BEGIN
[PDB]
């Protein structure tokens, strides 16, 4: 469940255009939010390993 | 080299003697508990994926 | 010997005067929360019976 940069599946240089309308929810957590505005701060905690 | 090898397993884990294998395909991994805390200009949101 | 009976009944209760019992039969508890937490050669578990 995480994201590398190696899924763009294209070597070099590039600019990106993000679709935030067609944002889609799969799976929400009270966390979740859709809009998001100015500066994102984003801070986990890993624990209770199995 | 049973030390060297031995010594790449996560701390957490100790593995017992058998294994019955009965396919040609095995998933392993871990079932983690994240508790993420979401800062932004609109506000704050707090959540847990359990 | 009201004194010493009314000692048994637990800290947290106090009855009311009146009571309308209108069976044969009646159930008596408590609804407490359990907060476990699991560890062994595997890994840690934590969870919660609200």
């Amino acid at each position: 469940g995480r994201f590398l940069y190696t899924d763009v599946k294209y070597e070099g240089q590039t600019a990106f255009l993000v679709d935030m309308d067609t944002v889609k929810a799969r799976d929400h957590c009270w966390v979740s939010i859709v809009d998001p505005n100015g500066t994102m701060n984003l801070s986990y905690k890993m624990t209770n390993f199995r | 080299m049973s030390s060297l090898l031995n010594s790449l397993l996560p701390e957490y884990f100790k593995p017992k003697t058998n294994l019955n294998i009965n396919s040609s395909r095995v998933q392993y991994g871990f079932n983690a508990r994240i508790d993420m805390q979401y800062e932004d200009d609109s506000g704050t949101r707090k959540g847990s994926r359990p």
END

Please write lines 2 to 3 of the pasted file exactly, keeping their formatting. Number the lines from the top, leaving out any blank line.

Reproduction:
């Protein structure tokens, strides 16, 4: 469940255009939010390993 | 080299003697508990994926 | 010997005067929360019976 940069599946240089309308929810957590505005701060905690 | 090898397993884990294998395909991994805390200009949101 | 009976009944209760019992039969508890937490050669578990 995480994201590398190696899924763009294209070597070099590039600019990106993000679709935030067609944002889609799969799976929400009270966390979740859709809009998001100015500066994102984003801070986990890993624990209770199995 | 049973030390060297031995010594790449996560701390957490100790593995017992058998294994019955009965396919040609095995998933392993871990079932983690994240508790993420979401800062932004609109506000704050707090959540847990359990 | 009201004194010493009314000692048994637990800290947290106090009855009311009146009571309308209108069976044969009646159930008596408590609804407490359990907060476990699991560890062994595997890994840690934590969870919660609200």
């Amino acid at each position: 469940g995480r994201f590398l940069y190696t899924d763009v599946k294209y070597e070099g240089q590039t600019a990106f255009l993000v679709d935030m309308d067609t944002v889609k929810a799969r799976d929400h957590c009270w966390v979740s939010i859709v809009d998001p505005n100015g500066t994102m701060n984003l801070s986990y905690k890993m624990t209770n390993f199995r | 080299m049973s030390s060297l090898l031995n010594s790449l397993l996560p701390e957490y884990f100790k593995p017992k003697t058998n294994l019955n294998i009965n396919s040609s395909r095995v998933q392993y991994g871990f079932n983690a508990r994240i508790d993420m805390q979401y800062e932004d200009d609109s506000g704050t949101r707090k959540g847990s994926r359990p």